Why rural embrace is vital for Ford's EV pickup truck
It's maybe odd to think of farmers as trendsetters, but in this case they will be
(A native of England, Matthew Diebel is a veteran journalist who has worked at NBC News, Time, USA Today and News Corp., among other organizations. Having spent his childhood next to one of the world's fastest bodies of water, he is particularly interested in tidal energy.)
You’ve seen the ads. As a brawny pickup truck — its V8 engine roaring — kicks up dust while plowing through dramatic desert terrain, a stentorian voice declares that the vehicle is “Built Ford Tough.”
In other words, it’s not only rugged but you also need to be a manly man to drive one.
But what if there were no roaring engine. In other words, an electric vehicle. Aren’t those odd-looking Teslas (TSLA) driven by rich tree-huggers who fret about global warming?
And therein lies a dilemma for Ford (F) as it gets set to debut its F-150 Lightning EV. Will the generally conservative crowd — both politically and figuratively — who are the backbone of pickup sales, adopt the electric version of what has long been the U.S.’s best-selling vehicle? Also asking the same question, no doubt, are General Motors (GM), which has an all-electric Chevy Silverado in the works, and start-up Rivian (RIVN), whose much-lauded R1T pickup just hit the market.
The same discussions were being held at Ford four years ago when the Lightning was being hatched, reports Bloomberg. “We were dealing with a ton of skepticism internally,” said Linda Zhang, chief engineer on the project. “It couldn’t just be a battery on wheels. We wanted it to be a real American truck that does work.”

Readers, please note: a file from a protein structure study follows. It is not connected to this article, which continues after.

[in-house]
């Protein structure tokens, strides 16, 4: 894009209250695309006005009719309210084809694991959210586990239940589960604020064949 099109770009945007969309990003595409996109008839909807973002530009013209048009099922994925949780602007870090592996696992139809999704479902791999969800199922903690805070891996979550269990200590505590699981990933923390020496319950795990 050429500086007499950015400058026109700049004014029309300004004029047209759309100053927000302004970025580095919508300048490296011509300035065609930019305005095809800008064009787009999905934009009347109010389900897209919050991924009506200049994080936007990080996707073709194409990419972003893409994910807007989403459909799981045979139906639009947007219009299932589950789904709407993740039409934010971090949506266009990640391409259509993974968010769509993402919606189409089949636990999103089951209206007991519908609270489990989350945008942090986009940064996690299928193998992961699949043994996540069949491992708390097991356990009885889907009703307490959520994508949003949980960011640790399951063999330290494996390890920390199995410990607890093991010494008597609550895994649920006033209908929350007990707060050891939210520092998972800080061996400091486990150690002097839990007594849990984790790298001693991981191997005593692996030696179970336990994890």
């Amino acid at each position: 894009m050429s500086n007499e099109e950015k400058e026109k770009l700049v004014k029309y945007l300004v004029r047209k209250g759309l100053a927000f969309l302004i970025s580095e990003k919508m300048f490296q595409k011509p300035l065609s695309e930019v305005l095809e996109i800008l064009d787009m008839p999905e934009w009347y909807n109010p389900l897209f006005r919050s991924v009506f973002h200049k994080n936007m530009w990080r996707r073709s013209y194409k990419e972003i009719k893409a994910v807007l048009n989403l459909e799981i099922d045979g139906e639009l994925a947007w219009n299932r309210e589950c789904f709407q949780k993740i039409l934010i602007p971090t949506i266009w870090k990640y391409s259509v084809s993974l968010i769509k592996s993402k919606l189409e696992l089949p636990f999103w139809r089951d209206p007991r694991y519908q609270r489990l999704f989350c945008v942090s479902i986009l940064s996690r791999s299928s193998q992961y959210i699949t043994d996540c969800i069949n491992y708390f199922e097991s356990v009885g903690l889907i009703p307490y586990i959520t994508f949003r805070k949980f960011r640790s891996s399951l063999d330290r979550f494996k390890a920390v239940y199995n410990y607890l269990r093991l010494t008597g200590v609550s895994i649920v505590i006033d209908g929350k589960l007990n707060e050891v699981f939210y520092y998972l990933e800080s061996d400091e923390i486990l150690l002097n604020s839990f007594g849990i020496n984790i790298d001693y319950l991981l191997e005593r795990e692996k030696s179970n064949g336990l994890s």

Meanwhile, John Murphy, who follows the auto industry of Bank of America (BAC), told NPR he thinks rural drivers such as farmers are key to EVs such as the Lightning catching on with the public. “Electric pickups may drive the real tipping point for electric vehicles,” he said, “meaning your mainstream Midwestern truck buyer may join the forces of the Teslas on the coasts to really start tipping the scale.”
Wanda Young, Ford’s chief marketing officer, is hopeful the Lightning’s design will strike a chord with rural residents. “You cannot separate a farmer from their truck,” she told NPR. “You know, it's just like their favorite pair of jeans.” She also mentioned other truck users, such as plumbers, landscapers, construction workers and landscapers.
Not discussed were suburban and exurban weekend warriors, who tend to buy luxurious fully loaded versions that add considerably to the bottom lines of Ford and other manufacturers.
Will they take a cue, as seems to have been the case so far, from the countryside crowd? Ford, Chevy and the rest certainly hope the EV embrace on those dusty backroads is a warm one.